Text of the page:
PassageA. (1) The literary form known as the epic, a long, serious narrative poem featuring a larger-than-life hero who embodies the ideals of his people, can be found in many cultures. (2) The oldest known example is The Epic of Gilgamesh, which dates back to some two thousand years B.C. (3) Gilgamesh is a Sumerian hero who seeks the secret to eternal life. (4) He finds it, only to lose it. (5) Gilgamesh accepts the fate that he shares with all human beings, and he returns home, where he dies. (6) Western literature is often said to begin with the two ancient Greek epics attributed to Homer, The Iliad and The Odyssey. (7) The Iliad is the story of war, and the sacrifices that must be made for victory, as shown in the tragic death of the hero Achilles in the Trojan War. (8) The Odyssey is the story of peace, as the hero Odysseus struggles to return home to be united with his wife and son, and to take his rightful place as king of Ithaca. (9) The Ramayana of Valmiki is an epic poem of ancient India, written in Sanskrit, it tells about the journey of virtue to conquer vice. (10) The West African Epic of Son-Jara tells the story of the hero and first king of the Mende people. (11) Great epics have also been written in the Christian tradition. (12) They include The Divine Comedy, written in Italian by Dante Alighieri in the 1300s, and John Milton’s Paradise Lost, a masterpiece of English literature written in 1667.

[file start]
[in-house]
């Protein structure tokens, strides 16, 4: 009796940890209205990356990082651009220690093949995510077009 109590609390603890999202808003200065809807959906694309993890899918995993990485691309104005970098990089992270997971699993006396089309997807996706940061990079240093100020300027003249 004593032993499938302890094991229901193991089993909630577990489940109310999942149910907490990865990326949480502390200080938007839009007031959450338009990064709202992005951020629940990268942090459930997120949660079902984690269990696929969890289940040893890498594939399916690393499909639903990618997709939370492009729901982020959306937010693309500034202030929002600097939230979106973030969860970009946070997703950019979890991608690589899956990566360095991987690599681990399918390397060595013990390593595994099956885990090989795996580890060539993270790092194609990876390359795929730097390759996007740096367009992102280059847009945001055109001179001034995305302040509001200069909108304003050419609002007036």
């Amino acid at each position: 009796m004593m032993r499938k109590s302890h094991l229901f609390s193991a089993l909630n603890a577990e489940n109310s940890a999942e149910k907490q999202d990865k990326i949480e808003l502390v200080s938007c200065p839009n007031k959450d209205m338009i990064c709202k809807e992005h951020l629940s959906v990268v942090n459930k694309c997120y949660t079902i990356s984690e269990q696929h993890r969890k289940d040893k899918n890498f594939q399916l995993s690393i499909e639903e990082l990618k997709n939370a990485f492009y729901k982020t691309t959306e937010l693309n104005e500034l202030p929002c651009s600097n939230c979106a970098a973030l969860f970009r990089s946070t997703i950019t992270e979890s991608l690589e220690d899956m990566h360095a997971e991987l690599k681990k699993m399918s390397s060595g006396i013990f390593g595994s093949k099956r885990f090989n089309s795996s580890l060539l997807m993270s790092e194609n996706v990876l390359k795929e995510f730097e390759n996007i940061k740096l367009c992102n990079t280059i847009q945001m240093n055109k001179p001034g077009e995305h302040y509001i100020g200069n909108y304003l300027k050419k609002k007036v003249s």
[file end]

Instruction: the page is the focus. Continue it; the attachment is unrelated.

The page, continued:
QuestionA1. The major supporting details of this paragraph are